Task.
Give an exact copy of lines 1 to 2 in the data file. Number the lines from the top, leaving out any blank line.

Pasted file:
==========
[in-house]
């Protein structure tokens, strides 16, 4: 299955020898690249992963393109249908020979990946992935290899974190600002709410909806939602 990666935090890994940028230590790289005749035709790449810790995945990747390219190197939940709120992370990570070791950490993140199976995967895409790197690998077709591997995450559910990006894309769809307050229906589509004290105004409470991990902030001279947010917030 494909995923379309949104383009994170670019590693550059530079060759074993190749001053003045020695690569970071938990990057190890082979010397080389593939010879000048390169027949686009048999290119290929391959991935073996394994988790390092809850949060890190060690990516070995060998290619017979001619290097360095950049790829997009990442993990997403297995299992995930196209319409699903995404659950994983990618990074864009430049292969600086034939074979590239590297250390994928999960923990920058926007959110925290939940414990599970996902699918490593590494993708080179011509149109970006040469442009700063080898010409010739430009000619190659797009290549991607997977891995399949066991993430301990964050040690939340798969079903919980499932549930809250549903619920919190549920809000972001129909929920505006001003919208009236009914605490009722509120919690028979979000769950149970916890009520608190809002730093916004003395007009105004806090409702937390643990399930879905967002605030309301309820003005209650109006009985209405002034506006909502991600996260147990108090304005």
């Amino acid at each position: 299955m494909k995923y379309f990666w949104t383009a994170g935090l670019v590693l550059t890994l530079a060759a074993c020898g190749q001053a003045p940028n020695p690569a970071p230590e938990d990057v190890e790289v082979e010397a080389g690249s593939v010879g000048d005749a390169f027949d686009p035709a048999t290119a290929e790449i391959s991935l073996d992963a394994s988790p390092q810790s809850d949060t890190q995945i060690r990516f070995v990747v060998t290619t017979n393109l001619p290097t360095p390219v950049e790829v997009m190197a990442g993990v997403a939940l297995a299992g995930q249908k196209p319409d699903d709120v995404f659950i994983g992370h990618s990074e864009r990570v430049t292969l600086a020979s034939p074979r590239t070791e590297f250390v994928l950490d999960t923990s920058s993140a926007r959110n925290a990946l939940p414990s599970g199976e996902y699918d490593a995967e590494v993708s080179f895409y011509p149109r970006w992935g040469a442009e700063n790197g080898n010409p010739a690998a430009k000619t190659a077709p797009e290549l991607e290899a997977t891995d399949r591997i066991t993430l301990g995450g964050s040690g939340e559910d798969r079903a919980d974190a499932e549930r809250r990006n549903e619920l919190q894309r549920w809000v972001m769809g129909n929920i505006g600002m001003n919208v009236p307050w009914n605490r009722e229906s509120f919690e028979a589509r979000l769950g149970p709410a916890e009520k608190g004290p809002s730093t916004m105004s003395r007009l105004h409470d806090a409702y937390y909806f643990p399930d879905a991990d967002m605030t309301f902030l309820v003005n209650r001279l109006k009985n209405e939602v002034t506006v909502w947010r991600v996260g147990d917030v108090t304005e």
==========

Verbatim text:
[in-house]
């Protein structure tokens, strides 16, 4: 299955020898690249992963393109249908020979990946992935290899974190600002709410909806939602 990666935090890994940028230590790289005749035709790449810790995945990747390219190197939940709120992370990570070791950490993140199976995967895409790197690998077709591997995450559910990006894309769809307050229906589509004290105004409470991990902030001279947010917030 494909995923379309949104383009994170670019590693550059530079060759074993190749001053003045020695690569970071938990990057190890082979010397080389593939010879000048390169027949686009048999290119290929391959991935073996394994988790390092809850949060890190060690990516070995060998290619017979001619290097360095950049790829997009990442993990997403297995299992995930196209319409699903995404659950994983990618990074864009430049292969600086034939074979590239590297250390994928999960923990920058926007959110925290939940414990599970996902699918490593590494993708080179011509149109970006040469442009700063080898010409010739430009000619190659797009290549991607997977891995399949066991993430301990964050040690939340798969079903919980499932549930809250549903619920919190549920809000972001129909929920505006001003919208009236009914605490009722509120919690028979979000769950149970916890009520608190809002730093916004003395007009105004806090409702937390643990399930879905967002605030309301309820003005209650109006009985209405002034506006909502991600996260147990108090304005």